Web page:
Banal Phrases and Lost Meaning


Banal Phrases and Lost Meaning

  The act of creating contemporary art has challenged set norms of image making. Indian miniature painting, for instance, has emboldened via c

My Family and Other Animals
Watercolor magicians in Karachi


The act of creating contemporary art has challenged set norms of image making. Indian miniature painting, for instance, has emboldened via compositional and material changes that have been added and/or subtracted from its rigid historical traditional format by artists in Pakistan. Video works and installations have, similarly, challenged our assumptions of what moving images are meant to be; contemporary video has increased human interaction with art through its distinct technological and artistic interventions. In such a context, the show “I Love You” at AAN Gandhara Art Space in Karachi unites selected contemporary artworks; the statement for the show emphases on “oft repeated words from our vernacular” that lose their original meaning due to excessive repetition. Over-used thus sentimentally weak yet not defunct, such phrases (the titular I Love You is one instance) have lost their appeal and thus the displayed works chosen from AAN’s collection will drag your attention to this phenomenon. Curated by Malika Abbas with Amna Naqvi as curatorial adviser, the show’s inclusion of internationally renowned Pakistani artists will easily compel you to visit the gallery. The burning question you will leave with is, however, how these works that were made in different media, by different artists, in different years, were chosen from AAN’s collection to co-exist in a curatorial premise that aims to expose the over used vernaculars and discern language’s meanings.

          “I love You” appropriates its title from Bani Abidi’s video of the same name from 2003, now on view at the gallery. Abidi has shown video works to huge international critical acclaim since 1996. Often, Abidi engages with South Asian culture and regional dynamics where her installations focus on social relationships, politics, shared histories and post-colonial satire. In the video, you may assume it is the artist who picks small, hand-held booklets from a box, one at a time; each booklet contains numerous portrait images of important Pakistani artists such as Imran Qureshi, Asma Mundrawala, and Aisha Khalid among others. As Abidi’s hands quickly shifts the pages of each booklet the portraits of the artists move to silently pronounce the phrase “i love you”. The manually and individually controlled movement of the booklets is conspicuous; it allows the phrase to be spoken hence handing the artist the agency to create the phenomenon in the first place. As the video progresses, the phrase sounds banal as each character portrayed in the booklets repeats the same words. The excitement that was caused through the action of shuffling the pages and watching its protagonist unfold the words shrinks toward the end of the video and that is thus Abidi’s success; reflecting upon utterance, shared dialogue, and lost meaning.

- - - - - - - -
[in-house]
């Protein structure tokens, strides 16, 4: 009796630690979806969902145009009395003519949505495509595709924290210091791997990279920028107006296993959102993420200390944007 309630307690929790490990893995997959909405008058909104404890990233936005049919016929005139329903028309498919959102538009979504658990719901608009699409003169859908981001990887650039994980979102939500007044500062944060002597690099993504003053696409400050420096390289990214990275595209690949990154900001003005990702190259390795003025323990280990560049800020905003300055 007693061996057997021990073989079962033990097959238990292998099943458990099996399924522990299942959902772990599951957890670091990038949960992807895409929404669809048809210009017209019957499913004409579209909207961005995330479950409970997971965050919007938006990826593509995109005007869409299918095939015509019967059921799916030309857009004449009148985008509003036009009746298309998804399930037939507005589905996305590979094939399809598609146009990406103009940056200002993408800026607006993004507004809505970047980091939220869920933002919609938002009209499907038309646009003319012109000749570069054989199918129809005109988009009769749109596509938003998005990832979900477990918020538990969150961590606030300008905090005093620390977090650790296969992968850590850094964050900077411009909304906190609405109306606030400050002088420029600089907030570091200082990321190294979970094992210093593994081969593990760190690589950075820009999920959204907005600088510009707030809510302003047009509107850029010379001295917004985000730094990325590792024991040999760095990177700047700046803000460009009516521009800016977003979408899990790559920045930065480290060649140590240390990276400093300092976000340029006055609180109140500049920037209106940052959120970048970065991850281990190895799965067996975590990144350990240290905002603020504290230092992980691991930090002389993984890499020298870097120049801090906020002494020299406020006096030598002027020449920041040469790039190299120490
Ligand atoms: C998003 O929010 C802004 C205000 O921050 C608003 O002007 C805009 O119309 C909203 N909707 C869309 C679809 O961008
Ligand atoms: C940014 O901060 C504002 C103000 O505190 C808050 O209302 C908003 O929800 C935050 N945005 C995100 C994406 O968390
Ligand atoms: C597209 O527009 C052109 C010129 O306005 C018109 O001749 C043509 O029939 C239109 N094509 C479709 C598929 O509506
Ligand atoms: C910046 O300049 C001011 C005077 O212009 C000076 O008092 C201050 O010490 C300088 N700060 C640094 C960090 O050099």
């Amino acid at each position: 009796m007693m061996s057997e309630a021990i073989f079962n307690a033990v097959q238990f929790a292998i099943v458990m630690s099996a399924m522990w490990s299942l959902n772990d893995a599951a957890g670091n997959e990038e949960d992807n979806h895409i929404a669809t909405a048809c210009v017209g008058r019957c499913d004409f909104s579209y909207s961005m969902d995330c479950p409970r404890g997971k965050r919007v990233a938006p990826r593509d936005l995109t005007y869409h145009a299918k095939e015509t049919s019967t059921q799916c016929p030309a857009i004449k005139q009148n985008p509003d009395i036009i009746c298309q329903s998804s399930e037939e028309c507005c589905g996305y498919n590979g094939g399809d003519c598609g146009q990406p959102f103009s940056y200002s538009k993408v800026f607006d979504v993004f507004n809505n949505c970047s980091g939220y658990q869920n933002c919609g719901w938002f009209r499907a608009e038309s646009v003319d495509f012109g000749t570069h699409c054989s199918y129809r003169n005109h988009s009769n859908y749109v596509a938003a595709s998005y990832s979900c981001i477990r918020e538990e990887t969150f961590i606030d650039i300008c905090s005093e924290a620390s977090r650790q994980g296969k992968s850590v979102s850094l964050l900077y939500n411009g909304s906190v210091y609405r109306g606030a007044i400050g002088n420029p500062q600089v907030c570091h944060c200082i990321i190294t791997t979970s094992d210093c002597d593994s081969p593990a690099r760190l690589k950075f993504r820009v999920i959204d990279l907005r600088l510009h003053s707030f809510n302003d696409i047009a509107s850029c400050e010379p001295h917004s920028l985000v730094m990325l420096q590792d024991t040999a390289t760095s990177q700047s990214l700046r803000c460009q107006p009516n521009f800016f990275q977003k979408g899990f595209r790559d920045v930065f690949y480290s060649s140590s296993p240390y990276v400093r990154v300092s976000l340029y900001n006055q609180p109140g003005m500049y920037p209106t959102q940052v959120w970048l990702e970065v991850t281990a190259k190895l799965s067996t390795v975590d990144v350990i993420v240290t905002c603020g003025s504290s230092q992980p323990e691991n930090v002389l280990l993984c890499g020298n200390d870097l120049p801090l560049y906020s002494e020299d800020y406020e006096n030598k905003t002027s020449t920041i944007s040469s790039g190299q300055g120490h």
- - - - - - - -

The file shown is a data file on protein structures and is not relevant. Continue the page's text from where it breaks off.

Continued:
Renowned contemporary miniature artist Imran Qureshi’s They Shimmer Still was first shown at the Biennale of Sydney in 2012; the work was then massively disseminated all over the floor in what appeared to be red pools of spilled blood. Close glances revealed the patterns to be that of floral arrangements. Similarly, this work from AAN’s collection reflects upon the chaos between beauty and violence, a theme that runs through Qureshi’s many miniatures. The wall installation with the same title is a dual part work, a unique blend of traditional materials such as gold leaf and contemporary acrylic paint. Two egg-shaped forms are layered with gold leaf paper; each dripped and splashed with red paint that begin to reveal from the left side of the works. You might intuitively consider the red splashes as blood. With deep dark layers and seemingly “unintentional” forms that have in fact been created with prudent attention to detail and precise formal judgment, Qureshi achieves careful abstraction yet representation of the fusion of violence and beauty by mixing an abstract details such as red paint over a fine and meticulously crafted surface.

A floor installation by contemporary artist Anushka Rustomji has specifically been created for the show. Here and Now is a work made with chalk that inspires and learns from an actual post card scribed in Gujrati and sent by the artist’s grand mother to her sons (Rustomji’s father and uncle), now preserved as family memorabilia. Brought to life again through Rustomji’s re-creation, the installation reflects upon social relationships, the important of language and its erasure through time and decay.

The show also includes works from contemporary miniaturists such as Aisha Khalid (Conversation I. 2001) and Khadim Ali (Haunted Lotus, 2013). Though the exhibition includes legendary artists from Pakistan, it doesn’t come full circle as you will be left inkling for more in the form of either a sense of “open-ended” closure or more works from AAN’s collection that reflect upon the chosen theme. Though splendid in execution and critically important in concept, Qureshi’s work is a little out of context and its inclusion furthers queries as to why these “specific” works were chosen to be represented under the show’s premise. It is, however, the individual strength of the artworks that cements the show thematically, allowing glimpse into art practices of trend setting contemporary artists.

“I Love You” continues at AAN Gandhara Art Space, Karachi until Jan 05, 2020.